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Rep. Liz Cheney read text messages she said Mark Meadows got during the Jan. 6 siege

Rep. Liz Cheney, R-Wyo., vice chair of the select committee investigating the Jan. 6 attack on the Capitol, speaks during a meeting on Capitol Hill Monday.
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Rep. Liz Cheney, R-Wyo., vice chair of the select committee investigating the Jan. 6 attack on the Capitol, speaks during a meeting on Capitol Hill Monday.

Prior to a unanimous vote to refer Mark Meadows for contempt of Congress charges, Rep. Liz Cheney, R-Wyo., the ranking Republican on the House select committee investigating the Jan. 6 insurrection, read a series of text messages she said Meadows received during the Capitol attack.

In the messages, several figures, including Donald Trump Jr. and Fox News hosts Laura Ingraham and Sean Hannity, urge Meadows to get then-President Donald Trump to tell his supporters to leave the Capitol.

Cheney said Meadows, who was Trump's White House chief of staff during the siege, turned over the materials before he stopped cooperating with the panel.

Her full remarks, as well as the remarks of the committee chair, Rep. Bennie Thompson, D-Miss., are below:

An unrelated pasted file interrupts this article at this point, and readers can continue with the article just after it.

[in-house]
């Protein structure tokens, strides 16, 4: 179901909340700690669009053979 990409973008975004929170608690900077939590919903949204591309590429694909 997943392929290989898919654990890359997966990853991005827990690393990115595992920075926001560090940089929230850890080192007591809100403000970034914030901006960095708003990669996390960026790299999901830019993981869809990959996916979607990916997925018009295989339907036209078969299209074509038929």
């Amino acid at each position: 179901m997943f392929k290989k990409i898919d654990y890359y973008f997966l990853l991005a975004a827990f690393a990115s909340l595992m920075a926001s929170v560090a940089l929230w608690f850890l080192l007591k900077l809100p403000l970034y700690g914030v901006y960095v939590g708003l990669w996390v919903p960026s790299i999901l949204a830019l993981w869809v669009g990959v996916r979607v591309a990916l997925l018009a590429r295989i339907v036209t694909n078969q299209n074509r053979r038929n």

Cheney's remarks, as prepared for delivery:

Thank you, Mr. Chairman.

We are here to address a very serious matter, contempt of Congress by a former Chief of Staff to a former President of the United States. We do not do this lightly. And indeed, we had hoped not to take this step at all. For weeks, we worked with Mr. Meadows' counsel to reach an agreement on cooperation. But shortly before his scheduled deposition, Mr. Meadows walked away from his commitment to appear, and informed us he would no longer cooperate. We believe Mr. Meadows is improperly asserting executive and other privileges. But this vote on contempt today relates principally to Mr. Meadows' refusal to testify about text messages and other communications that he admits are not privileged. He has not claimed, and does not have any privilege bases to refuse entirely to testify regarding these topics. Let me give just three examples:

First, President Trump's failure to stop the violence. On January 6th, our Capitol building was attacked and invaded. The mob was summoned to Washington by President Trump. And, as many of those involved have admitted – on videotape, in social media, and in Federal District Court – they were provoked to violence by President Trump's false claims that the election was stolen.

The violence was evident to all – it was covered in real time by almost every news channel. But, for 187 minutes, President Trump refused to act when action by our President was required, indeed essential, and compelled by his oath to our Constitution. Mr. Meadows received numerous text messages, which he has produced without any privilege claim – imploring that Mr. Trump take the specific action we all knew his duty required.

These texts leave no doubt: the White House knew exactly what was happening at the Capitol. Republican members of Congress and others wrote to Mark Meadows as the attack was underway:

-"Hey, Mark, protestors are literally storming the Capitol. Breaking windows on doors. Rushing in. Is Trump going to say something?"